I hope you are enjoying "Dispatches from the History Major." Here is the next installment from Messiah College sophomore history major James Mueller. --JF
Studying history changes the way I look at the world. It’s hard to pin down exactly, but my approach to tackling problems is just…well…different. One of my professors described this phenomenon to me as a type of second “vison” that historians develop. This vison allows the historian to recognize that the inescapable medium of time saturates everyone and everything; and this, as Jim Cullen puts it in the introduction of his book Essaying the Past, allows the historian to see through the veneer of ‘timeless truths’ and develop a true sense of “timefulness.”
This is a blessing and a curse. I love that history can be a lifestyle; however, the more I put this history-as-a-lifestyle thing into action, the more I find myself living as an isolated minority in a world which refuses to think historically.
Being a minority can sometimes make conversations frustrating, confusing, and even a little humorous. So, if you’re reading this as one of those people who is in the majority and you want to make life a little easier for your history major friends, then here are several things you may want to stop saying:
1. “Let me tell you about our generation…”
Humans have this tendency to describe their own generation as the most intelligent and progressive to have ever walked the earth, or as the most idiotic and degenerate. We love to deal in superlatives, and we love to place ourselves at the climax of the human historical narrative.
Studying history makes you reevaluate such innate, human narcissism. You recognize that every generation had its saints and its sinners and that every generation thought it was embroiled in some epic battle between good and evil. Looking at important historical moments makes you recognize that the moments in your own present may not be as important as you once thought. It’s a hard lesson to learn that you’re not the center of the universe, but the very essence of history makes you come to terms with this fact pretty early on.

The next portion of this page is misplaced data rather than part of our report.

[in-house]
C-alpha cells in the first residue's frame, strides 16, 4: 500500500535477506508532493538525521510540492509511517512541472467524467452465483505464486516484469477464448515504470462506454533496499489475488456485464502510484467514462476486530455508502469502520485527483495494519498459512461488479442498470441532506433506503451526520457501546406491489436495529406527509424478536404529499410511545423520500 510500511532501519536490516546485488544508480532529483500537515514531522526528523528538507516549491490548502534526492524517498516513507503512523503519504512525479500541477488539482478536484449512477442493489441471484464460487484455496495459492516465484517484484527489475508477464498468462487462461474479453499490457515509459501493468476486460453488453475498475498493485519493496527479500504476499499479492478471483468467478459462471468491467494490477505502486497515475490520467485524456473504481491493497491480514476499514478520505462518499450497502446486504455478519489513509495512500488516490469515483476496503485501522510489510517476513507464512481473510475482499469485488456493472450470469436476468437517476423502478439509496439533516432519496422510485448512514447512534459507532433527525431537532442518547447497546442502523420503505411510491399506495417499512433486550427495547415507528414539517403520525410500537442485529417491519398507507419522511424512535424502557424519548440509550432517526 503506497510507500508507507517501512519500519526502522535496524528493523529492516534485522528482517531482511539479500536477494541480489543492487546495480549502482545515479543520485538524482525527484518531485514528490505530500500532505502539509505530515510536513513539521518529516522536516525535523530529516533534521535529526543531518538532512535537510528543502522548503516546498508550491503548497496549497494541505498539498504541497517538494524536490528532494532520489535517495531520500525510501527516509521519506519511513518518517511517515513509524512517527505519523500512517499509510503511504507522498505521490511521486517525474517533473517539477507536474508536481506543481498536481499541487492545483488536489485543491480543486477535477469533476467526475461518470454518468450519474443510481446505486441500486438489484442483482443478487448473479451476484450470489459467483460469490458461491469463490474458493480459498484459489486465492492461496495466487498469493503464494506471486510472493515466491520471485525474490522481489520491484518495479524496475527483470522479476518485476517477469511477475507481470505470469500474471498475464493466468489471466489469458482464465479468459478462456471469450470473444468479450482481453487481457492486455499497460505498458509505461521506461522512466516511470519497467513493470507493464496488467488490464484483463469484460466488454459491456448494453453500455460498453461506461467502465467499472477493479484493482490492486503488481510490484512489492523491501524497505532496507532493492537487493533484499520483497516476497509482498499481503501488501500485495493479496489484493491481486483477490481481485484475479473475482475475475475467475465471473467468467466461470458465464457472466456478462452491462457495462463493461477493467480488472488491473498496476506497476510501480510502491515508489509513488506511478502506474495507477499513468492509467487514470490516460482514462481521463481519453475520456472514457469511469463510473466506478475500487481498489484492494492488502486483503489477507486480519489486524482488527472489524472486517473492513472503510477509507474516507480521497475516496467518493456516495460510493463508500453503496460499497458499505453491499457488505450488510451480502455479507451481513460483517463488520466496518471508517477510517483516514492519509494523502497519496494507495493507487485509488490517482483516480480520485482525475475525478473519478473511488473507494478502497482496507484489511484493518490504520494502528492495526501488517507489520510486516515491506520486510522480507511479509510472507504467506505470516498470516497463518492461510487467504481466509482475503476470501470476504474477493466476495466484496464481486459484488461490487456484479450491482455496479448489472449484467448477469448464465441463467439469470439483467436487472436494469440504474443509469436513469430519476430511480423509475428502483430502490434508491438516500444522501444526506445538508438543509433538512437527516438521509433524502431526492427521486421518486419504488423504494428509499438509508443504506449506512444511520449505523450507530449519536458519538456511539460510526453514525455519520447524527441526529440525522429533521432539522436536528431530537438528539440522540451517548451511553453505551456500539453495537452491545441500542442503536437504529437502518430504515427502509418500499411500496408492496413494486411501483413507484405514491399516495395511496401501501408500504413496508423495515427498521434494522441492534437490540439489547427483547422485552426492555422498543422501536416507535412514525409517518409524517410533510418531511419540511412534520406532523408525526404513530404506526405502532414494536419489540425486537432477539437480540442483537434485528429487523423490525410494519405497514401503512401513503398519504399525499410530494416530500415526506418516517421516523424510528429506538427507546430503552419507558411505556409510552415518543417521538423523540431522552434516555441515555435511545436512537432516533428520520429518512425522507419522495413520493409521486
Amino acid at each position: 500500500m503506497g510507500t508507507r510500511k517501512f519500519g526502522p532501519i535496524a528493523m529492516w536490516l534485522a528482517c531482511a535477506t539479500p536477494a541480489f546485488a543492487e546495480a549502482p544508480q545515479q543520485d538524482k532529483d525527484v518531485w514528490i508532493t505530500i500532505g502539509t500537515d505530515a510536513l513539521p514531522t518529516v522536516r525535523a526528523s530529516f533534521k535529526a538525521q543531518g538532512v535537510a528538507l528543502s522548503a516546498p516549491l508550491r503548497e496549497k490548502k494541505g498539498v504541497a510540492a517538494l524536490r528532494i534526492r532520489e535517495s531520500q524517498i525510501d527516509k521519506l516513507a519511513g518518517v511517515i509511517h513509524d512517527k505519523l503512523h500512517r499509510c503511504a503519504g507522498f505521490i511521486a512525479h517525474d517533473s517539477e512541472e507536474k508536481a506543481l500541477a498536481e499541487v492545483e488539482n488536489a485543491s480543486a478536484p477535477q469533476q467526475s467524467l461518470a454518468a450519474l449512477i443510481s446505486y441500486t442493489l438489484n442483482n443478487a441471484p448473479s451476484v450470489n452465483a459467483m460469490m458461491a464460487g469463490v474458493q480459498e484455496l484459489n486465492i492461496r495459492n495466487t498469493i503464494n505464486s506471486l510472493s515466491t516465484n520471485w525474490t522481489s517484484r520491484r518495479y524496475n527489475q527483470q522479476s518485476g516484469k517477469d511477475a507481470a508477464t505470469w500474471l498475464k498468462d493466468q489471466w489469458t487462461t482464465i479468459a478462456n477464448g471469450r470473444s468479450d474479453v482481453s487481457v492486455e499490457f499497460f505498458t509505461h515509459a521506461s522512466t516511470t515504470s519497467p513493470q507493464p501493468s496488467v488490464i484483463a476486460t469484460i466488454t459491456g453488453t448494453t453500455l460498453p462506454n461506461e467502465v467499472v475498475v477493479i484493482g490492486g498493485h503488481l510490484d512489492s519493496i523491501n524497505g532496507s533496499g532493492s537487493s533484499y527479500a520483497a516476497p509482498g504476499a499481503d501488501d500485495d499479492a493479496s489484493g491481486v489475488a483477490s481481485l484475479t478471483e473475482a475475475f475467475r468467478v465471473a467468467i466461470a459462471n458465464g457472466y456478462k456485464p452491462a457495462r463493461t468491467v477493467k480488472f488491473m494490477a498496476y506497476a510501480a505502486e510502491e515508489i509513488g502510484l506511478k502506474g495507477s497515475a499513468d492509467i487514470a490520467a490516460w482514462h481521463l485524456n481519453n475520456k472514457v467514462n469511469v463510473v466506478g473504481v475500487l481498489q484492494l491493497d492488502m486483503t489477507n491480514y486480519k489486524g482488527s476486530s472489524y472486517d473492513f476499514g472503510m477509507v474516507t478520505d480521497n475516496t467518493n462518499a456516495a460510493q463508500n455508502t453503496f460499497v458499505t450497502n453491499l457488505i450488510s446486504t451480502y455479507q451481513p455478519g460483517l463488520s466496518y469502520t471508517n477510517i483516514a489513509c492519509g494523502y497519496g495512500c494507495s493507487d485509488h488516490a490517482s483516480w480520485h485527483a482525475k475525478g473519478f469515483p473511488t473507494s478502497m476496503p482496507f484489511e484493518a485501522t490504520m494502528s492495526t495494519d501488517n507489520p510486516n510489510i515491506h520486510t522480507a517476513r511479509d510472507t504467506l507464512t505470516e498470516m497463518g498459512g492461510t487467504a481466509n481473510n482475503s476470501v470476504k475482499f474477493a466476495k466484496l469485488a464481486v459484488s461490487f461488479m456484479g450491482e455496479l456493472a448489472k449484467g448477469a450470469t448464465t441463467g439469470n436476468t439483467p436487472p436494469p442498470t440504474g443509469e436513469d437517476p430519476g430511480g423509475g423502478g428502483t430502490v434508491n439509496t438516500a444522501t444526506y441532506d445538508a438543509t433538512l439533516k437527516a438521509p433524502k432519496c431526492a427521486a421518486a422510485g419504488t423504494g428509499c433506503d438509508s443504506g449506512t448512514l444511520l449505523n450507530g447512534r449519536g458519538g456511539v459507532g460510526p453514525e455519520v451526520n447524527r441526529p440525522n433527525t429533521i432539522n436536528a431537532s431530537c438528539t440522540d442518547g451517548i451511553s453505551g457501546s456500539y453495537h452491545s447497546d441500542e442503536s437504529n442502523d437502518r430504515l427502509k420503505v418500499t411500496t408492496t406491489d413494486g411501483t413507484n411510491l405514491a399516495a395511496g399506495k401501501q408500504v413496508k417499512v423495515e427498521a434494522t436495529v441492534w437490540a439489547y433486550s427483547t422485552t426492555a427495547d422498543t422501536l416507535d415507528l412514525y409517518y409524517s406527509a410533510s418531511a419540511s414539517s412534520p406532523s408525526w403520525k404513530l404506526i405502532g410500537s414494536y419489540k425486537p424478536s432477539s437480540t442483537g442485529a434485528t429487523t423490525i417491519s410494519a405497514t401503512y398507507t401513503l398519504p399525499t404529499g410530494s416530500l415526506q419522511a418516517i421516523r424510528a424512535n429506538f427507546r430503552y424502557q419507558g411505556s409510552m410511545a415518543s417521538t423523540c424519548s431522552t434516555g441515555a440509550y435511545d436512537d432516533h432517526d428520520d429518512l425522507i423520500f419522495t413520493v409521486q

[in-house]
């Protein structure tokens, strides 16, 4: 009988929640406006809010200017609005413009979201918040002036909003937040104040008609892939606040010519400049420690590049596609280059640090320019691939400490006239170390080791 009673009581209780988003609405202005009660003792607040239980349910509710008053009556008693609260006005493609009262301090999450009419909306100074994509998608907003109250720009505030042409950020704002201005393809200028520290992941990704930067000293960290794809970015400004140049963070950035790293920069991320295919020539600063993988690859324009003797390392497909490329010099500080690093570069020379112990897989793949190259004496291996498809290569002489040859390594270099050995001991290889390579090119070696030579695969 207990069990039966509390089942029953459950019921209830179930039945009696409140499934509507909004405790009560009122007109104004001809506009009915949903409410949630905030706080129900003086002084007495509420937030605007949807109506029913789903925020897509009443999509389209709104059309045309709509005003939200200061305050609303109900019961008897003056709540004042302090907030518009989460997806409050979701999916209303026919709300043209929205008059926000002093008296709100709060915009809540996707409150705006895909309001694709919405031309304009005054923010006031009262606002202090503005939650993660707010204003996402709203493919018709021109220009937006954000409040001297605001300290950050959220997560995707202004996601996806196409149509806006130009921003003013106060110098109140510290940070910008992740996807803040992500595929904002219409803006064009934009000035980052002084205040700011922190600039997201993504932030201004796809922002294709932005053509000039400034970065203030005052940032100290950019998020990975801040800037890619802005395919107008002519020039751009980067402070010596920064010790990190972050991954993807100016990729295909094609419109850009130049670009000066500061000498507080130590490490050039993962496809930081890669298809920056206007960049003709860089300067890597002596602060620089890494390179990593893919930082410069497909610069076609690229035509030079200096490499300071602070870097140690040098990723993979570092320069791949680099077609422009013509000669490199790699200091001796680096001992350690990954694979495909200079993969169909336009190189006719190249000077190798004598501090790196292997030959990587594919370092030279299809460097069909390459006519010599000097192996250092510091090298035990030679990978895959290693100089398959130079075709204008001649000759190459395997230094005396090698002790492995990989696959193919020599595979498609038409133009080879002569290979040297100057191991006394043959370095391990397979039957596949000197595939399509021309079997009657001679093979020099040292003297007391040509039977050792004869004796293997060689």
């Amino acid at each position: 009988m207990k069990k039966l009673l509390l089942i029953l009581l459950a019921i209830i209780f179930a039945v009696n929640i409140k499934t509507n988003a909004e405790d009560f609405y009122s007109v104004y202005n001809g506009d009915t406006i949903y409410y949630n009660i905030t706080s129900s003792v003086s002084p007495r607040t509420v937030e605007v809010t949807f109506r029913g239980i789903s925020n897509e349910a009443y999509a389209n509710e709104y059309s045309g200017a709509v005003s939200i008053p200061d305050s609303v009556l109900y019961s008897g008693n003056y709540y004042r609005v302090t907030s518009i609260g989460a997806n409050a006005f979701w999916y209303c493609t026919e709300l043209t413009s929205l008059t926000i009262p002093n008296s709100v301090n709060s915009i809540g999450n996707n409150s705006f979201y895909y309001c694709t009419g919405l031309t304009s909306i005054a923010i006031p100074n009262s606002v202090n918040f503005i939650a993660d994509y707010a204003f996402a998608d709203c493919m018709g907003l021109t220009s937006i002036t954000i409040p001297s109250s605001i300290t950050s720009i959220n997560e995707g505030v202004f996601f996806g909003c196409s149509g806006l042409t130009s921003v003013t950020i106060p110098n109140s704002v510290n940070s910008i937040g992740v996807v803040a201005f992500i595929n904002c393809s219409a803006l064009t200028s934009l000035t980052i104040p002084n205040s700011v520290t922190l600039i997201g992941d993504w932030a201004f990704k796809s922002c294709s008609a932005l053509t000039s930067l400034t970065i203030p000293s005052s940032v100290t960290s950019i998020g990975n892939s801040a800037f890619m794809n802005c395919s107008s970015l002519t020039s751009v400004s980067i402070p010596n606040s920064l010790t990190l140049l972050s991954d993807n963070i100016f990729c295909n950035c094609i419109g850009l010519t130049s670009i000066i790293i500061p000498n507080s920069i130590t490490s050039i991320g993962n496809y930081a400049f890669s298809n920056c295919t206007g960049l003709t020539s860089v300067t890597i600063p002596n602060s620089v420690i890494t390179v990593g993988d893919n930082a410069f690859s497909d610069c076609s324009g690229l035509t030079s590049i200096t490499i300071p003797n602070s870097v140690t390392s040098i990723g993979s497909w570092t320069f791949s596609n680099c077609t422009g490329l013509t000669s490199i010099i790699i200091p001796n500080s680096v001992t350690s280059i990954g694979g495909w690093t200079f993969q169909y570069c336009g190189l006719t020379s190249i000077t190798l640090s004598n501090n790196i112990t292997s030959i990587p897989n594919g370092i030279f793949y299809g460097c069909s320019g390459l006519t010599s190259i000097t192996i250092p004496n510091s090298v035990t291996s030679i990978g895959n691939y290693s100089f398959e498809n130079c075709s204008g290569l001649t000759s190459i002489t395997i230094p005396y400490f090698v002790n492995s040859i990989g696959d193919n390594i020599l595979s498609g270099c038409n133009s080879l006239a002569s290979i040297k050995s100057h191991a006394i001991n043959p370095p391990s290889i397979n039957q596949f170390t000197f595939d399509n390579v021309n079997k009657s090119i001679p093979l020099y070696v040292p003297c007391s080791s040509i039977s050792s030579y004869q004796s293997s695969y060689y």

2. “You don’t know about ‘x’ historical event? Oh, come on – you’re a history major!”
I apologize for not understanding all 6,000 plus years of recorded human history. I must not have been paying attention in class when my professors went over the incalculable decisions, actions, and left-over documents of every human being who ever lived. Silly me.
But hey, why do you only want to talk about history when you’re playing Trivia Crack?
3. “So you want to be a teacher.”
While there is absolutely nothing wrong with teaching, I want to use my historical skills to do a breadth of different things (like to translate, or to write, or to simply be a better Christian). Why can’t anyone ever ask why instead of what?
4. “History never changes”
I got this one as I was checking out the 2nd edition of a textbook for my Roman History course. The lady at the check-out counter said, “I don’t know why they keep coming out with new additions anyway, it’s not like history really changes.”
It took everything in me not to cringe. All the things I had learned about historiography, new archaeological and textual evidence, and the vastness of the past started clattering around in my brain.
How could anybody ever think we understand the past that well? One of the first things my professors told me about history was that it teaches you to, “know what you don’t know.” History is dynamic and interesting precisely because there is still so much to discover about what happened in the past.
5. “You must love the History Channel.”
I loved the History Channel when it showed specials on Attila the Hun, Alaric the Visigoth, and Genghis Khan. But that was in the late 90s through the early 00s. Have you taken a look at the current History Channel listings? Aliens, lumber jacks, and swamp men. That’s not history, folks; however, it sure does explain why everybody thinks I’m going to be a hobo after I graduate.